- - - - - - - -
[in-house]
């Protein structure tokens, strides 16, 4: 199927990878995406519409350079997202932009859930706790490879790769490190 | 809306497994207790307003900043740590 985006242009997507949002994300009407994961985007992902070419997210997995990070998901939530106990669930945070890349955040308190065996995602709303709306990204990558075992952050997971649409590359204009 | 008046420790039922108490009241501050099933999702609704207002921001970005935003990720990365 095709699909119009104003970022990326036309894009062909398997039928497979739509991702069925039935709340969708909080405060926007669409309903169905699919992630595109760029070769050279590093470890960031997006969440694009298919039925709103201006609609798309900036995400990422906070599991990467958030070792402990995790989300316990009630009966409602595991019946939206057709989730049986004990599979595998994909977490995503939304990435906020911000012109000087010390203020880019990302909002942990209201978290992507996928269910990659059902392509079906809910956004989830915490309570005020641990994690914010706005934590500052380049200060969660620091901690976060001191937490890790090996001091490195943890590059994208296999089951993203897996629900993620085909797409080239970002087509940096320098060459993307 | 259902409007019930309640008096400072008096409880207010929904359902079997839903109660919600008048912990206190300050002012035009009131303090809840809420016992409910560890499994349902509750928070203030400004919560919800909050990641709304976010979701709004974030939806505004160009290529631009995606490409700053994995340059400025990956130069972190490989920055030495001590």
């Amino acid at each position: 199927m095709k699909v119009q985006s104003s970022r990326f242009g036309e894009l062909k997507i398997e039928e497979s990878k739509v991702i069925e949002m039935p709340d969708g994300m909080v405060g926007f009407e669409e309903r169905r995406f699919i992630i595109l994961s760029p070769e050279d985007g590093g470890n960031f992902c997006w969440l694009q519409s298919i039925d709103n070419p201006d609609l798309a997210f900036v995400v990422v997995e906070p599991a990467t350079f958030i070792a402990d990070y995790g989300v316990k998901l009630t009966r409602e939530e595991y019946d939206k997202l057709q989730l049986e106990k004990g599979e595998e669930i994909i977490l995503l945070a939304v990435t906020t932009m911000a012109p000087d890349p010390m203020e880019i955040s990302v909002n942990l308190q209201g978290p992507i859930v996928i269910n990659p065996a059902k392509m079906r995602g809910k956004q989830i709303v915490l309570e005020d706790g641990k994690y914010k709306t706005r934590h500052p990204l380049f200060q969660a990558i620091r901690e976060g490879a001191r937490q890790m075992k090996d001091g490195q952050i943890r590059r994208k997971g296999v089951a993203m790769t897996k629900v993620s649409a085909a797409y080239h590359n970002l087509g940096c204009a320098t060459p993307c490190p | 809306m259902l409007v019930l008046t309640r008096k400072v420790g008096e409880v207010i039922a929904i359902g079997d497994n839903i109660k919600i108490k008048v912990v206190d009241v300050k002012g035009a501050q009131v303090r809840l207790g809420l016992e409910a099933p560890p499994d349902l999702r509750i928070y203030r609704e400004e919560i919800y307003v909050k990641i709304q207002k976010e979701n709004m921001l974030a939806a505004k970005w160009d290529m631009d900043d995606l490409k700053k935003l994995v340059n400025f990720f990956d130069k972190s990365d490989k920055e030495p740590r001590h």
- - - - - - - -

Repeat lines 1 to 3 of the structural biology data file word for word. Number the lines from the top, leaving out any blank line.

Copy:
[in-house]
């Protein structure tokens, strides 16, 4: 199927990878995406519409350079997202932009859930706790490879790769490190 | 809306497994207790307003900043740590 985006242009997507949002994300009407994961985007992902070419997210997995990070998901939530106990669930945070890349955040308190065996995602709303709306990204990558075992952050997971649409590359204009 | 008046420790039922108490009241501050099933999702609704207002921001970005935003990720990365 095709699909119009104003970022990326036309894009062909398997039928497979739509991702069925039935709340969708909080405060926007669409309903169905699919992630595109760029070769050279590093470890960031997006969440694009298919039925709103201006609609798309900036995400990422906070599991990467958030070792402990995790989300316990009630009966409602595991019946939206057709989730049986004990599979595998994909977490995503939304990435906020911000012109000087010390203020880019990302909002942990209201978290992507996928269910990659059902392509079906809910956004989830915490309570005020641990994690914010706005934590500052380049200060969660620091901690976060001191937490890790090996001091490195943890590059994208296999089951993203897996629900993620085909797409080239970002087509940096320098060459993307 | 259902409007019930309640008096400072008096409880207010929904359902079997839903109660919600008048912990206190300050002012035009009131303090809840809420016992409910560890499994349902509750928070203030400004919560919800909050990641709304976010979701709004974030939806505004160009290529631009995606490409700053994995340059400025990956130069972190490989920055030495001590």
């Amino acid at each position: 199927m095709k699909v119009q985006s104003s970022r990326f242009g036309e894009l062909k997507i398997e039928e497979s990878k739509v991702i069925e949002m039935p709340d969708g994300m909080v405060g926007f009407e669409e309903r169905r995406f699919i992630i595109l994961s760029p070769e050279d985007g590093g470890n960031f992902c997006w969440l694009q519409s298919i039925d709103n070419p201006d609609l798309a997210f900036v995400v990422v997995e906070p599991a990467t350079f958030i070792a402990d990070y995790g989300v316990k998901l009630t009966r409602e939530e595991y019946d939206k997202l057709q989730l049986e106990k004990g599979e595998e669930i994909i977490l995503l945070a939304v990435t906020t932009m911000a012109p000087d890349p010390m203020e880019i955040s990302v909002n942990l308190q209201g978290p992507i859930v996928i269910n990659p065996a059902k392509m079906r995602g809910k956004q989830i709303v915490l309570e005020d706790g641990k994690y914010k709306t706005r934590h500052p990204l380049f200060q969660a990558i620091r901690e976060g490879a001191r937490q890790m075992k090996d001091g490195q952050i943890r590059r994208k997971g296999v089951a993203m790769t897996k629900v993620s649409a085909a797409y080239h590359n970002l087509g940096c204009a320098t060459p993307c490190p | 809306m259902l409007v019930l008046t309640r008096k400072v420790g008096e409880v207010i039922a929904i359902g079997d497994n839903i109660k919600i108490k008048v912990v206190d009241v300050k002012g035009a501050q009131v303090r809840l207790g809420l016992e409910a099933p560890p499994d349902l999702r509750i928070y203030r609704e400004e919560i919800y307003v909050k990641i709304q207002k976010e979701n709004m921001l974030a939806a505004k970005w160009d290529m631009d900043d995606l490409k700053k935003l994995v340059n400025f990720f990956d130069k972190s990365d490989k920055e030495p740590r001590h």